For the 50+ Traveler

When it comes to the star power of Arizona’s parks, Petrified Forest National Park has some tough competition from its three siblings.

Saguaro National Park in southern Arizona is famous for its towering saguaro cactus -- a symbol of the American West. The majesty of Monument Valley Navajo Tribal Park was memorialized in pop culture in an iconic scene from the movie Forrest Gump. And the Grand Canyon is, well, the Grand Canyon.

Still, what the Petrified Forest lacks in celebrity status, it more than makes up for in unique moonscape terrain, mysterious fossilized wood, and aura of days gone by.

Petrified wood in Arizona's Petrified Forest.
Cindy Barks

In fact, don’t be surprised if a visit to Petrified Forest National Park has you thinking that the landscape is unlike anything you’ve ever encountered. And for me, that was a priceless experience!

So, if you’re in the mood for something different, slightly surreal, and largely off the tourist radar, spend a day in Arizona’s hidden gem national park.

Here’s how to make the most of your day there.

View of the Painted Desert in Arizona.
Cindy Barks

Appreciate The Painted Desert

Upon arriving at the park’s northern entrance off of Interstate 40, not far from the Arizona-New Mexico border, you will first encounter the vibrant but desolate landscape of the Painted Desert. (The park fee station is located just off the interstate.)

The 93,500-acre badland/desert region extends from the Grand Canyon area all the way east to the Petrified Forest, where the desert seems to explode into an earth-tone palette of reds, oranges, browns, grays, and lavenders.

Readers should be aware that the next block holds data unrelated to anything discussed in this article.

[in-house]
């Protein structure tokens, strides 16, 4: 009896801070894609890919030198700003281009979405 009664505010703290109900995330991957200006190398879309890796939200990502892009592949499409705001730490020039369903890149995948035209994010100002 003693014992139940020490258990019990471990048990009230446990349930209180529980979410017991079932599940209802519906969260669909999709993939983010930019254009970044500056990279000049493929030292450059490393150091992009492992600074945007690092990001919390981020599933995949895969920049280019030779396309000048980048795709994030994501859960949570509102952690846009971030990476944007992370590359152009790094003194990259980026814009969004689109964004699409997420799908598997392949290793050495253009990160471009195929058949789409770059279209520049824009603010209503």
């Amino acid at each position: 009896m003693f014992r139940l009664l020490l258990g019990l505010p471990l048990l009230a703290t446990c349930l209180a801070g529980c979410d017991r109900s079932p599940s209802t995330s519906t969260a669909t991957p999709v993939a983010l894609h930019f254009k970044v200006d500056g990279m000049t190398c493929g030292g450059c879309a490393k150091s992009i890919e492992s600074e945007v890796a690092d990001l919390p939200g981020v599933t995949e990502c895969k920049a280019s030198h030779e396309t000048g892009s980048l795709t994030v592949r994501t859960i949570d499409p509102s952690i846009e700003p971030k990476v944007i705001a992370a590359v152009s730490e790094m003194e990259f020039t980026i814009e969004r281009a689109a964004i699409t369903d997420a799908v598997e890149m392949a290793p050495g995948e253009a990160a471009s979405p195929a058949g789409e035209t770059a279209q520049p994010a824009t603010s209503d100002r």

The cracked and barren buttes seem to go on forever, and any drive through the park should include frequent stops at the available overlooks to take in the terrain. You really can’t go wrong with any of the overlooks, so I suggest stopping whenever the scenery moves you.

Or, for an up-close encounter, head out on the mile-long Painted Desert Rim Trail, accessible at the Tawa Point and Kachina Point trailheads. Although short, the hiking trail has a relatively steep grade in spots and a rough dirt-gravel surface.

The Painted Desert Inn in Arizona.
Cindy Barks

Experience A Desert Oasis

For a taste of the desert’s rich history, stop by the Painted Desert Inn, a National Historic Landmark that once operated as the Stone Tree House. During the 1920s and early 1930s, the inn served as an oasis for travelers who came for a selection of Native American arts and crafts, refreshments, and a night’s stay.

Although originally built of petrified wood and native stone, the building has been covered with adobe-style stucco since a renovation by the Great Depression-era Civilian Conservation Corps in the 1930s.

These days, the inn functions as a museum that showcases the history of Route 66, the Civilian Conservation Corps, and the Painted Desert.